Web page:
This post mentions sexual assault and domestic violence.
Hi everyone! As always, thanks for coming back.
I’m honestly just going to jump right in. I saw an acquaintance recently and while we were catching up, they reached out and touched me without giving me a heads up.
Now, I’ve kind of always hated being touched in general. Physical touch is not my top love language!
After surviving sexual assault, I’ve become even more adverse to unwelcome touch.
I quickly retreated and physically turned my body away from them. I curled in on myself as much as I could and willed my heart to slow down.
You are safe. You are in control.
I explained to them that I do not like being touched and that I didn’t appreciate them just doing so with no warning.
This is a lesson that doesn’t just apply to assault survivors, please ask people before you touch them, their hair, their earrings. Anything.
This is where things got weird. They proceeded to get an attitude with me because I wouldn’t let them touch me. In that moment I was filled with disbelief. How dare you feel entitled to my body because you feel like you can help me in that moment?
Within a few hours of that incident, I wanted to write this post as a blueprint for people who aren’t sure how to love their friend who has survived unthinkable trauma.
Disclaimer: I’m not a scientist, psychologist or anything like that. I’m simply a woman who has survived and knows how she wants to be treated.
- Trigger warnings aren’t wanted but needed
- Triggers cannot be controlled and are the bodies response to a potentially dangerous situation. Triggers are very serious and should be taken as such
- When talking to a friend who has survived sexual assault, domestic violence or any other traumatic situation, you must give them a heads up before diving into any topics like that. Confirm with them that they are in the proper headspace to even have a conversation surrounding the topic of their trauma. If they are not in the proper headspace, do not force it the conversation to be ‘helpful’. They know what they need in that moment.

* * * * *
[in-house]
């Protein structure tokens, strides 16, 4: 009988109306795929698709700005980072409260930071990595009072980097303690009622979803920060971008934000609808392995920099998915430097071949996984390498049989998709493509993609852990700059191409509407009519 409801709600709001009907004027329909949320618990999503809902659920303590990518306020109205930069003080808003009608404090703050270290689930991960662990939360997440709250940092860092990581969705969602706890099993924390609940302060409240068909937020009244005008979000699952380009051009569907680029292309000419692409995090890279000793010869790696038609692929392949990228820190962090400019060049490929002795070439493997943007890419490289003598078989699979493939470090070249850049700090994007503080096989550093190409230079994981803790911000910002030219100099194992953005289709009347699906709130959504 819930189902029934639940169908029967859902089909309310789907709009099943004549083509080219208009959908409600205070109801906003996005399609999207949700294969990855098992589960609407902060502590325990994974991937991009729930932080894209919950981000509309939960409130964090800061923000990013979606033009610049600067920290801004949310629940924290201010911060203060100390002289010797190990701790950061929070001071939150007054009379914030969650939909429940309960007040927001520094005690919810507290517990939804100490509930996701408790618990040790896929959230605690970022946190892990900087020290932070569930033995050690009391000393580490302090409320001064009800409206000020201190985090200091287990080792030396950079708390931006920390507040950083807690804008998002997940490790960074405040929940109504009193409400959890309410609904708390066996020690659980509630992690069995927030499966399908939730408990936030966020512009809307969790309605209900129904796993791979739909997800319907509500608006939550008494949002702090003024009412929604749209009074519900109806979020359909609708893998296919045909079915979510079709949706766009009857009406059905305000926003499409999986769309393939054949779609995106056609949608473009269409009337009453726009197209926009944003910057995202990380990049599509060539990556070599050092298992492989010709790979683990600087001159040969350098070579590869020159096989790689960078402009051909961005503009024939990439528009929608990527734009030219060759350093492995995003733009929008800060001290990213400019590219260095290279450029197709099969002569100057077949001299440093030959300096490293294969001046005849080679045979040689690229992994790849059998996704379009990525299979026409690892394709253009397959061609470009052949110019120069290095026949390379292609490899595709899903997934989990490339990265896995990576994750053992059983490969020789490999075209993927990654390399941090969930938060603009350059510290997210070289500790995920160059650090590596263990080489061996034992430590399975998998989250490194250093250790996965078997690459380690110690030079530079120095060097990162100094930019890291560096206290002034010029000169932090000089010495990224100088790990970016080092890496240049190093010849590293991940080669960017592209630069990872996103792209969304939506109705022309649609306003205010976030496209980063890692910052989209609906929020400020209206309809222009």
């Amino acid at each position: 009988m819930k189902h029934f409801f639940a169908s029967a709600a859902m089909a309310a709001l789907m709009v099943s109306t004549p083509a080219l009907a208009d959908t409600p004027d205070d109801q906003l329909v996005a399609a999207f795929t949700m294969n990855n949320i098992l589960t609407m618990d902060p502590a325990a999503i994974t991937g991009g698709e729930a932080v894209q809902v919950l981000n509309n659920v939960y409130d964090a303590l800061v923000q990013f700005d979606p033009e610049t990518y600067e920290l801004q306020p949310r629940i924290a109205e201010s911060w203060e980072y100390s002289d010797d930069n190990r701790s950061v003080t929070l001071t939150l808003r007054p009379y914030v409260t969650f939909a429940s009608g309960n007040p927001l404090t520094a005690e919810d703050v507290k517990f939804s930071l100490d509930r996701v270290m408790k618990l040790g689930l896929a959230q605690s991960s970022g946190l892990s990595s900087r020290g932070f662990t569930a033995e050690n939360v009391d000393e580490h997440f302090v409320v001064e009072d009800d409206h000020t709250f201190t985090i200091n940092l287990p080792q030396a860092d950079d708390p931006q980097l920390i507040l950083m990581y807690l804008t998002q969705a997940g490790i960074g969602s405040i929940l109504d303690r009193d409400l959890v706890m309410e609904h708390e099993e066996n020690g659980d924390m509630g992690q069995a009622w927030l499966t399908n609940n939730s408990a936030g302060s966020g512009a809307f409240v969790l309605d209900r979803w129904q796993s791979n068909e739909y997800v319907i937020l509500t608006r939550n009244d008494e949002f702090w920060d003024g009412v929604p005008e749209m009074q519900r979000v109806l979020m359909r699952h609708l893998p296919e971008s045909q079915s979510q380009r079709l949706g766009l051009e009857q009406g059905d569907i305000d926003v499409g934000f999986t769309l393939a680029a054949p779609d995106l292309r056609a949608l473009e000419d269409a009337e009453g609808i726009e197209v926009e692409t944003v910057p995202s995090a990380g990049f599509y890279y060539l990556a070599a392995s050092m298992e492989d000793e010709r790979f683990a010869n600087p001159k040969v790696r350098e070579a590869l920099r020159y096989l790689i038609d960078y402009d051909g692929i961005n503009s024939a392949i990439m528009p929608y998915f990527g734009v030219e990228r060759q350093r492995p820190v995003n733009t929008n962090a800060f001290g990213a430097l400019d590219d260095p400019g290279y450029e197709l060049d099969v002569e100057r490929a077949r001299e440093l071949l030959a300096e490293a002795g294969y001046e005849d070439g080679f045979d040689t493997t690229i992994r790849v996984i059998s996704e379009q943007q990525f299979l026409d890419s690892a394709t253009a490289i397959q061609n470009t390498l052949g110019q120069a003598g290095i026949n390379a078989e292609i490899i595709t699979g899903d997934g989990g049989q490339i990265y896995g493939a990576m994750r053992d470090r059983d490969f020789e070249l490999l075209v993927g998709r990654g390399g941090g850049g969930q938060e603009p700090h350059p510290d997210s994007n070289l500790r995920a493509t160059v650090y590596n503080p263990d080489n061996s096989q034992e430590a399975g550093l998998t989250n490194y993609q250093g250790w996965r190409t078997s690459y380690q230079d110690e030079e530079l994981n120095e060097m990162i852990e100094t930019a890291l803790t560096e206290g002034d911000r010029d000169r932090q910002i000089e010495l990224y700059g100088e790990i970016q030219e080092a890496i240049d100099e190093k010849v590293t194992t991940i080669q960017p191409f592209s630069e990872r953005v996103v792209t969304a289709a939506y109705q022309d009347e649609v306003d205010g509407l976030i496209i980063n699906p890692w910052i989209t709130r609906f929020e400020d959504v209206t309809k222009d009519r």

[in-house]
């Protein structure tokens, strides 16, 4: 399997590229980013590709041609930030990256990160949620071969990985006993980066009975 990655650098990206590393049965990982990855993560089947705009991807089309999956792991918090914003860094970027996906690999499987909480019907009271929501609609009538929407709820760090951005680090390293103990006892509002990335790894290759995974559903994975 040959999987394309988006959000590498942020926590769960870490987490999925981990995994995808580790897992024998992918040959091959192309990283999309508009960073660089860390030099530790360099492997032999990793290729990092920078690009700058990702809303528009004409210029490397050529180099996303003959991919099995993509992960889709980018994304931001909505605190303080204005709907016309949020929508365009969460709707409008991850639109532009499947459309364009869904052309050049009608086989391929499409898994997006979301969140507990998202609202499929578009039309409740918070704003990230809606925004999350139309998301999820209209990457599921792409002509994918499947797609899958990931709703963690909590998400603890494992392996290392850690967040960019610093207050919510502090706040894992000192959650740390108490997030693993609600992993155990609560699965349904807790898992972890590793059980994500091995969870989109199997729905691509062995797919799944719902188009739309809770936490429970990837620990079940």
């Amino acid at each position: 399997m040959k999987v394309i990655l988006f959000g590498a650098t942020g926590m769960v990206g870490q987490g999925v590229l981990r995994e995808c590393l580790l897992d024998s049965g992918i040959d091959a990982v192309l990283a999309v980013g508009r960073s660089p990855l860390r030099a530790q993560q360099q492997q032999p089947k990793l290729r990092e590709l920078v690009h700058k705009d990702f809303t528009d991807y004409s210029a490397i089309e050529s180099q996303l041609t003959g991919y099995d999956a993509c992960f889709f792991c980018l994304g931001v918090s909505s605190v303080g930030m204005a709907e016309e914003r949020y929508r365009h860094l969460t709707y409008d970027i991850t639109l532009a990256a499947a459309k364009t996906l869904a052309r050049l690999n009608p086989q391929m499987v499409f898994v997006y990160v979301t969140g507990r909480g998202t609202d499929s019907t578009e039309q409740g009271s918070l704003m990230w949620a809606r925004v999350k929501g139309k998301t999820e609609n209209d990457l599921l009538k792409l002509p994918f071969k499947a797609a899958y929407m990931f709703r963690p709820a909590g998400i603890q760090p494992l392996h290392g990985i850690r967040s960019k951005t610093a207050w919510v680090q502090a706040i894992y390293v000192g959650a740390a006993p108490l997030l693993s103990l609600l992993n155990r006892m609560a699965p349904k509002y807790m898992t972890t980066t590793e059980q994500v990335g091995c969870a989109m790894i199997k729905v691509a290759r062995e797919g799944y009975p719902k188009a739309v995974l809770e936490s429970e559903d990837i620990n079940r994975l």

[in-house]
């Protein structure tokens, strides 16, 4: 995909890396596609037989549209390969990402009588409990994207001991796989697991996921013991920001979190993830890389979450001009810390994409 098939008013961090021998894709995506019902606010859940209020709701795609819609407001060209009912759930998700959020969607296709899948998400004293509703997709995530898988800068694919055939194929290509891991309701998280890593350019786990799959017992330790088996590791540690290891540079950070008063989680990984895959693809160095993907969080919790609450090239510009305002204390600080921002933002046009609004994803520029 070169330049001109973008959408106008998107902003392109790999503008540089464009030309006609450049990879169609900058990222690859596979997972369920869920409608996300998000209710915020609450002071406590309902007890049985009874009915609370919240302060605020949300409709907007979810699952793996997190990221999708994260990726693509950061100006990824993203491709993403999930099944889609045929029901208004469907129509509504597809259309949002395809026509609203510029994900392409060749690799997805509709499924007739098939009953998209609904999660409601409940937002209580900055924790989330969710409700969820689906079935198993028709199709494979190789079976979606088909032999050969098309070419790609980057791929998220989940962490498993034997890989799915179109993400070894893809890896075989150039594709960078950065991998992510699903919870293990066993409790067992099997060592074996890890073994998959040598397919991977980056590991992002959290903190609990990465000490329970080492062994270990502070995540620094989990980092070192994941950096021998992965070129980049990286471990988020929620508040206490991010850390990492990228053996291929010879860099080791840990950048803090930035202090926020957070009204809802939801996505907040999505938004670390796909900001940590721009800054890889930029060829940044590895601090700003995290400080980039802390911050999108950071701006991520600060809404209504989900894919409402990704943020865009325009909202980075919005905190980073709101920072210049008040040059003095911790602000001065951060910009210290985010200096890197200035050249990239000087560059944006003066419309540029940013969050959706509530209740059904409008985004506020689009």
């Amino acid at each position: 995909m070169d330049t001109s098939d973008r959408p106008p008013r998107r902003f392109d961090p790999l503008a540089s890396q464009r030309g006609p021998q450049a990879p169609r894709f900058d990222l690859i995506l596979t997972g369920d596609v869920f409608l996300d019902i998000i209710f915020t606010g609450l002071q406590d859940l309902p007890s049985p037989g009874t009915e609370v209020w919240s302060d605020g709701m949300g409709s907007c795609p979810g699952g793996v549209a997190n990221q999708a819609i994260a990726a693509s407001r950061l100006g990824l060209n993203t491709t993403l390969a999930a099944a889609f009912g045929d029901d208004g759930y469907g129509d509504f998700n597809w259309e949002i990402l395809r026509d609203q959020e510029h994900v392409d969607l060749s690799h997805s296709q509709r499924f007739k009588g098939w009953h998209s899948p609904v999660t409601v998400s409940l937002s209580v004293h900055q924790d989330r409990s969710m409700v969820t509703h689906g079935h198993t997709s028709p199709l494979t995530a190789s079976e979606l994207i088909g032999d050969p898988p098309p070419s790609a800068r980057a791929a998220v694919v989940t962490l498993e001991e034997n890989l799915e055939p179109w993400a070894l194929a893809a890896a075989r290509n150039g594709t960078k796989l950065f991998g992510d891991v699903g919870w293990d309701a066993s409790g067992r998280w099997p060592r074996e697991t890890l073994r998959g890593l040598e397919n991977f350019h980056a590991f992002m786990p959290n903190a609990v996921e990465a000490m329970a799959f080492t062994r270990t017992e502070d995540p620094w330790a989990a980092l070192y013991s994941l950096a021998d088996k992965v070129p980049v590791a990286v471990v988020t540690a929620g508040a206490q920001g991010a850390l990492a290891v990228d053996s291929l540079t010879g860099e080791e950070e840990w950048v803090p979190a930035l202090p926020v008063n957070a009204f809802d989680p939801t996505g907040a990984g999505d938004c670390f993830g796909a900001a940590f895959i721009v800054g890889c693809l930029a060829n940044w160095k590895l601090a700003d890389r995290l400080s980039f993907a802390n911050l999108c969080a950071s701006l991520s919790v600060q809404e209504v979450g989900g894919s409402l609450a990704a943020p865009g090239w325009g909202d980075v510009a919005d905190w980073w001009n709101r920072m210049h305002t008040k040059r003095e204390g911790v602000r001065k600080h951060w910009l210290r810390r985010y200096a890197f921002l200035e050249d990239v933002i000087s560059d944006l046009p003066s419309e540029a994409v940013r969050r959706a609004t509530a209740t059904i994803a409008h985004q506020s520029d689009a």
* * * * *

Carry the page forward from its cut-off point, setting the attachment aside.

- Even if it seems small to you, I can assure you that your friend appreciates you in ways you may not understand
- Don’t touch them without their permission
- I’ve already talked about this one a bit but I want to really drive the point home.
- When someone has been sexually assaulted or abused by a partner, they lost the ability to be in control of their body for however long the assault lasted. It may seem small to you but touching them may bring them back to a time when they weren’t in control and may trigger flashbacks, panic attacks or physical changes in their body.
- If you personally know their abuser, you cannot be friends with both of them.
- I feel like this shouldn’t even have to be stated but I know too many people who have tried to cultivate relationships with the abuser while being ‘friends’ with the survivor.
- You need to pick. You’re either friend with the attacker/abuser or you’re friends with the survivor.
- You are telling that survivor that you don’t believe them. Full stop.
- As a follow up to number 3, once you find out your friend is an abuser/attacker, you need to distance yourself.
- You may not personally know any of the people they harmed but you choosing to stand by them is co-signing their behavior.
- Ask them what they need instead of making assumptions. If they can’t articulate what they need, make sure they are aware that you are there for them.
- If you tell someone you’ll be there for them when they need you, please mean that. If you don’t have the emotional bandwidth to support a survivor, don’t offer yourself as that person. It does more harm than good for you both.
As a survivor, these were the top 5 tips that I feel I have needed in my own life as I navigate my healing process.
If you have more, put them in the comments. I’d love to see how you’ve helped your loved ones through their most unthinkable moments.